# Proving a transformation is not linear

1. Jun 9, 2013

### Bipolarity

For a certain transformation T, it is known that $T(x+y) = T(x) + T(y)$

It is required to determine whether this transformation is linear. Obviously it is not, since it need not satisfy the degree-1 homogeneity property of all linear maps.

I'm just having trouble cooking up the counterexample. Any ideas? Thanks!

BiP

2. Jun 9, 2013

### micromass

Is $T:\mathbb{R}\rightarrow \mathbb{R}$?
And are there other things known about $T$ such as continuity?

If $T:\mathbb{R}\rightarrow \mathbb{R}$ and it is indeed true that the only thing you know is $T(x + y) = T(x) + T(y)$ then there is a counterexample for linearity. This is not an easy counterexample however. It consist in looking at $\mathbb{R}$ as a $\mathbb{Q}$-vector space. As such, we have a basis $\{e_i\}_{i\in I}$ of $\mathbb{R}$. So any element $x\in \mathbb{R}$ can be written uniquely as

$$x = \sum_{i\in I}\alpha_i e_i$$

for some rational numbers $\alpha_i\in \mathbb{Q}$ such that only finitely many $\alpha_i$ are nonzero. Now take $j\in I$ fixed an consider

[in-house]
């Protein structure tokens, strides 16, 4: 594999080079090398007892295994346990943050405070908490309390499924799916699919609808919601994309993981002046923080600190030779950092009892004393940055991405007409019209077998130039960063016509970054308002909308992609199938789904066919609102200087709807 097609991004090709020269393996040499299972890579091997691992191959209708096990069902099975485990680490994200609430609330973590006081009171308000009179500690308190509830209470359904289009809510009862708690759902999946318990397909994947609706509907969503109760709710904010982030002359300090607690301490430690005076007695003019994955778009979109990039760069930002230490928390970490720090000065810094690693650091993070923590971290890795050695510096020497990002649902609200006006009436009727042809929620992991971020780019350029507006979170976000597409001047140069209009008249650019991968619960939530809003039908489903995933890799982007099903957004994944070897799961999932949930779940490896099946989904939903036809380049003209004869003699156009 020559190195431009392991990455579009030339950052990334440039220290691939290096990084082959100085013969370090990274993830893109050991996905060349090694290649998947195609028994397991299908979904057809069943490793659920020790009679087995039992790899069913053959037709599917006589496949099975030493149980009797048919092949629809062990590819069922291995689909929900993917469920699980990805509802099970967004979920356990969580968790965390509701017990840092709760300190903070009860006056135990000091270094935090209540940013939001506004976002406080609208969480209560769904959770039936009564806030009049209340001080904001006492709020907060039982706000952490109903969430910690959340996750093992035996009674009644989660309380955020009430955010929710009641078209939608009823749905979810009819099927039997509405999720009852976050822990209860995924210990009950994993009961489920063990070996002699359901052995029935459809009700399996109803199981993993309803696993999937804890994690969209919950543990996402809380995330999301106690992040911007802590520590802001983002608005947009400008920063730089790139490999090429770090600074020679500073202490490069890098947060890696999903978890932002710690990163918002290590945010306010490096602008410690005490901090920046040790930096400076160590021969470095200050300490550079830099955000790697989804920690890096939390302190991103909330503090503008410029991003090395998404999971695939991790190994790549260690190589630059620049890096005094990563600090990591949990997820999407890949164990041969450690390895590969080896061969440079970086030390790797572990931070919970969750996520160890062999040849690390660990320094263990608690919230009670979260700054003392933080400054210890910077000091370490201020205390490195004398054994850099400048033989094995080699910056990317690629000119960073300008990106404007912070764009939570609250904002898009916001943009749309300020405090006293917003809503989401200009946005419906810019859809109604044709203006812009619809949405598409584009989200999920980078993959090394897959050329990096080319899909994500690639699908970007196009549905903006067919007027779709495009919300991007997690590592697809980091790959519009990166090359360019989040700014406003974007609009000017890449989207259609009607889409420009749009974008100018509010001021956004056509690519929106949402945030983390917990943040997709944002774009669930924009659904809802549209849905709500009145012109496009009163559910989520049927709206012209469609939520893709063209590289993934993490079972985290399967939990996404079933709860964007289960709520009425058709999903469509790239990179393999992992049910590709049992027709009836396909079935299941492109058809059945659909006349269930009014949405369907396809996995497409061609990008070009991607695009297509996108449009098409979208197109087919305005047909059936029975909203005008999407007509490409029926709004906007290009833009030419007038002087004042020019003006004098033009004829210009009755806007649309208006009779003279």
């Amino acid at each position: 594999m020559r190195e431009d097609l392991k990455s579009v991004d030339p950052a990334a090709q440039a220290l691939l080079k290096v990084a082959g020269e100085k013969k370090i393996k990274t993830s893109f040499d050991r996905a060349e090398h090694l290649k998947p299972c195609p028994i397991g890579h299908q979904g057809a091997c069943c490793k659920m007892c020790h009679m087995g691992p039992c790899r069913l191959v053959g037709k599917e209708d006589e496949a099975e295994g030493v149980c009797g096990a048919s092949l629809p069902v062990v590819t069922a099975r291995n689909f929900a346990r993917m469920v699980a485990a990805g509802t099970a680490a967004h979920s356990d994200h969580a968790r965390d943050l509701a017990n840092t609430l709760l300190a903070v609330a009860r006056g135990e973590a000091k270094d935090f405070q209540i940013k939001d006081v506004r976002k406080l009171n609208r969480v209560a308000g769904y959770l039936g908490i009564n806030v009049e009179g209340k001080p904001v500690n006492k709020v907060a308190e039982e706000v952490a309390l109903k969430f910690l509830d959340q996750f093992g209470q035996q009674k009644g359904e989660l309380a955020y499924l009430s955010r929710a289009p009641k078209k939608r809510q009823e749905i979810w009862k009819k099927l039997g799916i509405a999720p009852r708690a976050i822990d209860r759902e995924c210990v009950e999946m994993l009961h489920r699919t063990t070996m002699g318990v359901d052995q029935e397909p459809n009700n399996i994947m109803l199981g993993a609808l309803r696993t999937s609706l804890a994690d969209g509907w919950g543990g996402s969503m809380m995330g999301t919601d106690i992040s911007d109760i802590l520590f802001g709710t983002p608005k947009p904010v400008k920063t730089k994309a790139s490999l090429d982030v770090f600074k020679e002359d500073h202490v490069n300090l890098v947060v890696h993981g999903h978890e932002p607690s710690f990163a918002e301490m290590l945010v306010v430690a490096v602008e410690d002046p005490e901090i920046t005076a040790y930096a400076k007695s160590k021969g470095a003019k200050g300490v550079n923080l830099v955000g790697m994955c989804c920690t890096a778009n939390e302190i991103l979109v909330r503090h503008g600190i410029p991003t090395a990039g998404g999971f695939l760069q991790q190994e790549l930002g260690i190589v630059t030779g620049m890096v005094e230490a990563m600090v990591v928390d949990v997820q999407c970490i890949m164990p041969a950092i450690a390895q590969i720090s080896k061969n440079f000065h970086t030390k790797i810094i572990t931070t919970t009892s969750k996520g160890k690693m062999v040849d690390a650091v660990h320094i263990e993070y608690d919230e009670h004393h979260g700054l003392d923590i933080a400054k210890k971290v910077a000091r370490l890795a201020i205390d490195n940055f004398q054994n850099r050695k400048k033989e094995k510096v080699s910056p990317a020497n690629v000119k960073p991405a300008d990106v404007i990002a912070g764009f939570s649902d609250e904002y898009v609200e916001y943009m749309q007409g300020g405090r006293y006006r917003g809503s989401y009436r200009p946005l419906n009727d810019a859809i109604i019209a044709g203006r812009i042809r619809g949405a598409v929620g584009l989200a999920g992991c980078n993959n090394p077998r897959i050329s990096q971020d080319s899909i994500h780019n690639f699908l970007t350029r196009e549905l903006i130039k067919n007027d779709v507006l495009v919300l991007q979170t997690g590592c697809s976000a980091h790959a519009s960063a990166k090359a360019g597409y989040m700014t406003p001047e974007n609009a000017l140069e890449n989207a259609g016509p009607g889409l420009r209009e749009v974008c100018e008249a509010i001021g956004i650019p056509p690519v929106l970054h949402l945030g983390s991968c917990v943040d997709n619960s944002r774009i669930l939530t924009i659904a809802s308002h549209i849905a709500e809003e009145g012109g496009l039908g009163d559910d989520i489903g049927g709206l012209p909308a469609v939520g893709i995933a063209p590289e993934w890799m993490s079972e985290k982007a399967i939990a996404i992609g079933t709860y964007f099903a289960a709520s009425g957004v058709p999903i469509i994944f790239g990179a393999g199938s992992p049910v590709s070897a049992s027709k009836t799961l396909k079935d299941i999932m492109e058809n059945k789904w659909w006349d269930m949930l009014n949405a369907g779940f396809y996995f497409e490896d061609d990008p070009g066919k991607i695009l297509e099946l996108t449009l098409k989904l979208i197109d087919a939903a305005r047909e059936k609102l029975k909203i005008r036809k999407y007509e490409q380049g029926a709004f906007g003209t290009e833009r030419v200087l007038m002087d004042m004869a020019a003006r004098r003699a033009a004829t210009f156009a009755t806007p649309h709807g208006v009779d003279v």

$$T(x) = \alpha_j$$

this map satisfies $T(x+y) = T(x) + T(y)$, but not $T(\lambda x) = \lambda T(x)$ for all $\lambda \in \mathbb{R}$ (it does satisfy it for $\lambda in \mathbb{Q}$ though).

3. Jun 9, 2013

### Bipolarity

I see. What about the following transformation $T: ℂ → ℝ$ where $T(x) = Re(x)$. If the field is the complex field, then the scalar $i$ causes homogeneity to fail. Additivity is trivially shown.

Is this valid?

BiP

4. Jun 9, 2013

### micromass

If you have a map $T:V\rightarrow W$ then it's assumed that both maps have the same scalar field (otherwise linear makes no sense). So I assume that both $\mathbb{C}$ and $\mathbb{R}$ are $\mathbb{R}$-vector spaces. But then the map you mention is linear.

5. Jun 9, 2013

### Bipolarity

I'm sorry, if I redefined the transformation as:
$T:ℂ\rightarrow ℂ$ then is my example valid?

BiP

6. Jun 9, 2013

### micromass

Yes, that would be a valid example.